Management Consultant Dave Logan at CBS Moneywatch is warning companies to avoid falling in love with company policy. He talks about a company that wanted to hire a very disruptive genius. But HR said it wasn't possible because they had no job description for the function envisioned. And besides, the guy was obviously a poor fit and a possible cause for resentment by the rest of the employees.
The company president's response: "I can't undercut my HR guy." Why not? He just undercut you.
Company policies are the bones of the company. They restrict the company and thus give it structure. Not enough bones and you have a mass of jello. Too many bones (bone spurs) are painful and restrict motion unnecessarily.
Mr. Logan (if you read the rest of his column) missed the whole point of his story: Fire HR. Or at least get them out of the decision-making loop. Before they were HR, they were Personnel Administration. And all they were ever good for was administering. But someone decided to improve their lagging morale by giving them an "important" name and important duties: Ensure a corporate monoculture. Their motto is "We say no."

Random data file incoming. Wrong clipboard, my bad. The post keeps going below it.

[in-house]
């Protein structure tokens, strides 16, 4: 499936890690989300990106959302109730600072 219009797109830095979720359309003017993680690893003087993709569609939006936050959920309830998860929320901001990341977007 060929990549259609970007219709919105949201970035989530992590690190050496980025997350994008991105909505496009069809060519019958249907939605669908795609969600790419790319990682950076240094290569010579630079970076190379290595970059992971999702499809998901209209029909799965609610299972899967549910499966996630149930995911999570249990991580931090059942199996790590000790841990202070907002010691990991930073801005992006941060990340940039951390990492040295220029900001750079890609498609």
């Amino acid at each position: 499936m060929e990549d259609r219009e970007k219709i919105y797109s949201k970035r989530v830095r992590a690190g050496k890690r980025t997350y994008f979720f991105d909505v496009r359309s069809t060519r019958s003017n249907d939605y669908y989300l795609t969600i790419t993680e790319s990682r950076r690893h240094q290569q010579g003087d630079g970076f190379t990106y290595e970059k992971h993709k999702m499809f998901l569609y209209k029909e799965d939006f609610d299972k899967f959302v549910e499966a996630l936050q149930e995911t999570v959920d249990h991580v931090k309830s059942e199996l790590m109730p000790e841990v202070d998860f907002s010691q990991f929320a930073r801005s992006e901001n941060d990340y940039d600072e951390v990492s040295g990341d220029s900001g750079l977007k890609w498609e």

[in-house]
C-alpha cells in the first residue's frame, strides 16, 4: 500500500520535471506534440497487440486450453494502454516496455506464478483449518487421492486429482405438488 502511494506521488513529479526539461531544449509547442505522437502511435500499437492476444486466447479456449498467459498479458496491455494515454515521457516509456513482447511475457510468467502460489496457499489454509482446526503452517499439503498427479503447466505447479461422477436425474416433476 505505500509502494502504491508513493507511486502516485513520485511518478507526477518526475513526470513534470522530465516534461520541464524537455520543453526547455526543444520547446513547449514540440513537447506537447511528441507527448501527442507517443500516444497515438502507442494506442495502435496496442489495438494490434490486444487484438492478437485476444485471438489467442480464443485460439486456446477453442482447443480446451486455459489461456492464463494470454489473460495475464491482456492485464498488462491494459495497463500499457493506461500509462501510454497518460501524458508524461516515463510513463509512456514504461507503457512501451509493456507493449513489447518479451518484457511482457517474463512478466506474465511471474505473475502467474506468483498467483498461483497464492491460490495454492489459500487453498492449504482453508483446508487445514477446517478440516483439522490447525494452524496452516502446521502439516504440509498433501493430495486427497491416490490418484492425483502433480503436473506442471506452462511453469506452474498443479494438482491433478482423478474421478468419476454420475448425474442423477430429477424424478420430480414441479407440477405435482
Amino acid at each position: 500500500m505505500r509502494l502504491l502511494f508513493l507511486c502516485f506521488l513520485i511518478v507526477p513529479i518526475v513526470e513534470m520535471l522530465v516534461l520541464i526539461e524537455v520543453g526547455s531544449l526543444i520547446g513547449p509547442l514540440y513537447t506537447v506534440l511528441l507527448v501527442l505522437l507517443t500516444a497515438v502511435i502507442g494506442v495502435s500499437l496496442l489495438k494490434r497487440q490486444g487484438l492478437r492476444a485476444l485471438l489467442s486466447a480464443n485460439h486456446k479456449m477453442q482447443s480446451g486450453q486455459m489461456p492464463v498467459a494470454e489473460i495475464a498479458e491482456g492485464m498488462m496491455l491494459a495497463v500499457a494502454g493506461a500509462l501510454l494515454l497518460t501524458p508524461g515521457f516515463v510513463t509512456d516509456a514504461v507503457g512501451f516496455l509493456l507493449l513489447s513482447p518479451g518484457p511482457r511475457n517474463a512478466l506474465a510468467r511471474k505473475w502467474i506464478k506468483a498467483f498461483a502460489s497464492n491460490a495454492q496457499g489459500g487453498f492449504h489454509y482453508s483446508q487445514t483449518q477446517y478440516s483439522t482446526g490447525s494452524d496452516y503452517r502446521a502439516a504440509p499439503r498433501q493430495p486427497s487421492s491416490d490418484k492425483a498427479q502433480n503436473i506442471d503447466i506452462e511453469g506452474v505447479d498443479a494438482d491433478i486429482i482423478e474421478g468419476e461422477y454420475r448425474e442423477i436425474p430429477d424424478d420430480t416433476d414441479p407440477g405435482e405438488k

HR has no clue about human resources.
Think about it. Why isn't HR the only section that interviews candidates? After all, they are the human and resources experts. The answer is simple — HR has no clue about what the job requires. All they know is what the company requires.
The real job of HR is to figure out how to bend the rules when necessary to make it possible for less-than-perfectly fitting parts to work together. Evidently, no one explained that to them.
Engineering is the art of making what you want from what you can get at a profit.
This blog originally appeared on www.ecnmag.com.